Streamlining Your ML Pipeline
Machine learning workflows define which phases are implemented during a machine learning project. The typical phases include data collection, data pre-processing, building datasets, model training and refinement, evaluation, and deployment to production. You can automate some aspects of the machine learning operations workflow, such as model and feature selection phases, but not all.
While these steps are generally accepted as a standard, there is also room for change. When creating a machine learning workflow, you first need to define the project, and then find an approach that works. Don’t try to fit the model into a rigid workflow. Rather, build a flexible workflow that allows you to start small and scale up to a production-grade solution.
In this article, you will learn:
- Core phases of machine learning workflows
- Machine learning workflow best practices
- How to automate machine learning workflows
Machine learning workflows define the steps initiated during a particular machine learning implementation. Machine learning workflows vary by project, but four basic phases are typically included.
Gathering machine learning data
Gathering data is one of the most important stages of machine learning workflows. During data collection, you are defining the potential usefulness and accuracy of your project with the quality of the data you collect.
To collect data, you need to identify your sources and aggregate data from those sources into a single dataset. This could mean streaming data from Internet of Things sensors, downloading open source data sets, or constructing a data lake from assorted files, logs, or media.
Once your data is collected, you need to pre-process it. Pre-processing involves cleaning, verifying, and formatting data into a usable dataset. If you are collecting data from a single source, this may be a relatively straightforward process. However, if you are aggregating several sources you need to make sure that data formats match, that data is equally reliable, and remove any potential duplicates.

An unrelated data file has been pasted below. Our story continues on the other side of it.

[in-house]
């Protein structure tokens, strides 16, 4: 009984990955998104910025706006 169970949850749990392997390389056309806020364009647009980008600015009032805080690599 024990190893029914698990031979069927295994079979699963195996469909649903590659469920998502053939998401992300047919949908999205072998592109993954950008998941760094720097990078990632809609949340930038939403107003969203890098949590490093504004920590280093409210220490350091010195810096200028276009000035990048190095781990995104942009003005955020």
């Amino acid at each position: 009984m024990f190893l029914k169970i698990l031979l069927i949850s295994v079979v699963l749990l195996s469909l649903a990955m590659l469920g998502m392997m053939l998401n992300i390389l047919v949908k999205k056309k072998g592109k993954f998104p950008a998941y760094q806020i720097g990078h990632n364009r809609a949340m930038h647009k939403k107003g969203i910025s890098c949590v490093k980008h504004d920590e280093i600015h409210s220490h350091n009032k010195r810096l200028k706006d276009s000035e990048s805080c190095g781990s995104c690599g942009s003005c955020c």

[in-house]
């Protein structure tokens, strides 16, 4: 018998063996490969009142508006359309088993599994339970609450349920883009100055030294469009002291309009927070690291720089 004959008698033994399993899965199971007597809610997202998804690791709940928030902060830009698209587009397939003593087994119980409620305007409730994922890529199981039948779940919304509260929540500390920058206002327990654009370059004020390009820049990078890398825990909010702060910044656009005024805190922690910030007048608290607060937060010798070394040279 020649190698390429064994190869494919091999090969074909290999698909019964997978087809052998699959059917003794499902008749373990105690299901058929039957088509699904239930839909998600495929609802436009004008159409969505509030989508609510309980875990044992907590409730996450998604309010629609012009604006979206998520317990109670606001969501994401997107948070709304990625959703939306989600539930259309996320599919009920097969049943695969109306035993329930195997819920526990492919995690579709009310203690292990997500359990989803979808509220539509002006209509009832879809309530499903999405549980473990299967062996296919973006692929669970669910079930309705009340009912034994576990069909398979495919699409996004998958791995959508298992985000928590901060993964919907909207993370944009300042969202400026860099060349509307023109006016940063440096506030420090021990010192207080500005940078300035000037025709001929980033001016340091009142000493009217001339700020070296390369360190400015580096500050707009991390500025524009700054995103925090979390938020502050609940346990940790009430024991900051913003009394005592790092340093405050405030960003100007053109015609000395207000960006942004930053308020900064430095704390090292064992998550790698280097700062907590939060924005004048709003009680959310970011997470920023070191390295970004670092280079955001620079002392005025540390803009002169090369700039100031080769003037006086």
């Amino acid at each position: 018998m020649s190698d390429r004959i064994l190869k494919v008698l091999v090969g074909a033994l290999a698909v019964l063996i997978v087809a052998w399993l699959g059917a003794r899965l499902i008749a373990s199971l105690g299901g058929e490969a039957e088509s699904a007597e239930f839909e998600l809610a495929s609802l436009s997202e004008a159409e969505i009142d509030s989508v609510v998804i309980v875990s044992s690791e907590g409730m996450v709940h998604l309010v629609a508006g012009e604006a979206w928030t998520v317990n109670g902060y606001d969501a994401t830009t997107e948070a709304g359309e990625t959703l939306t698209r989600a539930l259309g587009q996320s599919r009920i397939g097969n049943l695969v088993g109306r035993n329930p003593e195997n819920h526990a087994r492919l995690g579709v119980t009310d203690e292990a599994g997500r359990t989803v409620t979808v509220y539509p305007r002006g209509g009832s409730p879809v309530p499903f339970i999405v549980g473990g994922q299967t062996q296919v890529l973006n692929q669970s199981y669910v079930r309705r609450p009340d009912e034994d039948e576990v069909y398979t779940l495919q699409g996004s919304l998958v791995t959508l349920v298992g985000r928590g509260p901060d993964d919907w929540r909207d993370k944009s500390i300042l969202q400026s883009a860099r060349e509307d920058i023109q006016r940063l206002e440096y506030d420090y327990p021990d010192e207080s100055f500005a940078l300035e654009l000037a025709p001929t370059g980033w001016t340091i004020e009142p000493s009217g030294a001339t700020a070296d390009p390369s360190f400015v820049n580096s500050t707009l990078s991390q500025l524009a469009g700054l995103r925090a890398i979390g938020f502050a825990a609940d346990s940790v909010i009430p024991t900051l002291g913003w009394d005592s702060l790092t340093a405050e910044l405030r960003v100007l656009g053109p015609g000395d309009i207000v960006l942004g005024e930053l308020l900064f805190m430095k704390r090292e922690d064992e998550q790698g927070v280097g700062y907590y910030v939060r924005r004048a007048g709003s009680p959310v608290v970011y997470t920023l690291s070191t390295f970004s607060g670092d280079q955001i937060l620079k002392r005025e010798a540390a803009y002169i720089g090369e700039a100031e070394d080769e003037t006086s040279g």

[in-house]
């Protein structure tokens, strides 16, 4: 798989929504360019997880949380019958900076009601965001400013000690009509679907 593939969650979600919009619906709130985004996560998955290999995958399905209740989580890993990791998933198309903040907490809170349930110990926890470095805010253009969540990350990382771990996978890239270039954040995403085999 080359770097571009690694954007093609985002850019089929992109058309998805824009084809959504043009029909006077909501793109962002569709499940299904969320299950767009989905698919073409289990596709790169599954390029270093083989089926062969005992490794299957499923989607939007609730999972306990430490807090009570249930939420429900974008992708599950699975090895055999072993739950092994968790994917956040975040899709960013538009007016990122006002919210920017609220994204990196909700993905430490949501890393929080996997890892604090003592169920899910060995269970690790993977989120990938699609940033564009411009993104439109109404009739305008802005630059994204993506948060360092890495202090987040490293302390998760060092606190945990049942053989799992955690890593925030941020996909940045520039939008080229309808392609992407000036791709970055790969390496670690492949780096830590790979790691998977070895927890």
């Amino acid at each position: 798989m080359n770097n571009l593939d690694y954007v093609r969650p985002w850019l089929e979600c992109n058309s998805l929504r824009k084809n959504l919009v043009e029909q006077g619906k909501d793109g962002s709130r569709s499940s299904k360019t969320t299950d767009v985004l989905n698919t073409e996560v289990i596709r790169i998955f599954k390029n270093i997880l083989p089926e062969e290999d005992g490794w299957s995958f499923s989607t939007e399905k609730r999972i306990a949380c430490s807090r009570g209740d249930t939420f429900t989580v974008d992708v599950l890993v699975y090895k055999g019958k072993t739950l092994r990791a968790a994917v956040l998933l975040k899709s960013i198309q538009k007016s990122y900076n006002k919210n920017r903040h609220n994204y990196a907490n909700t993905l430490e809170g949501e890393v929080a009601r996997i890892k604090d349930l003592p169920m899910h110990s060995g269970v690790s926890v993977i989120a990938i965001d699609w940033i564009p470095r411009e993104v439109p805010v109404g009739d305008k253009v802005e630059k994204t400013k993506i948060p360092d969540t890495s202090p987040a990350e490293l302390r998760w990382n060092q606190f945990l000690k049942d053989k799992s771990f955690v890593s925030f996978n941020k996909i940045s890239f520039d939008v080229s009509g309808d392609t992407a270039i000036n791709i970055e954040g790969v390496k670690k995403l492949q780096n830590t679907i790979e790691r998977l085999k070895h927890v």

This phase involves breaking processed data into three datasets—training, validating, and testing:
- Training set—used to initially train the algorithm and teach it how to process information. This set defines model classifications through parameters.
- Validation set—used to estimate the accuracy of the model. This dataset is used to finetune model parameters.
- Test set—used to assess the accuracy and performance of the models. This set is meant to expose any issues or mistrainings in the model.
Training and refinement
Once you have datasets, you are ready to train your model. This involves feeding your training set to your algorithm so that it can learn appropriate parameters and features used in classification.
Once training is complete, you can then refine the model using your validation dataset. This may involve modifying or discarding variables and includes a process of tweaking model-specific settings (hyperparameters) until an acceptable accuracy level is reached.
Machine learning evaluation
Finally, after an acceptable set of hyperparameters is found and your model accuracy is optimized you can test your model. Testing uses your test dataset and is meant to verify that your models are using accurate features. Based on the feedback you receive you may return to training the model to improve accuracy, adjust output settings, or deploy the model as needed.
When defining the workflow for your machine learning project, there are several best practices you can apply. Below are a few to start with.
Define the project
Carefully define your project goals before starting to ensure your models add value to a process rather than redundancy. When defining your project, consider the following aspects: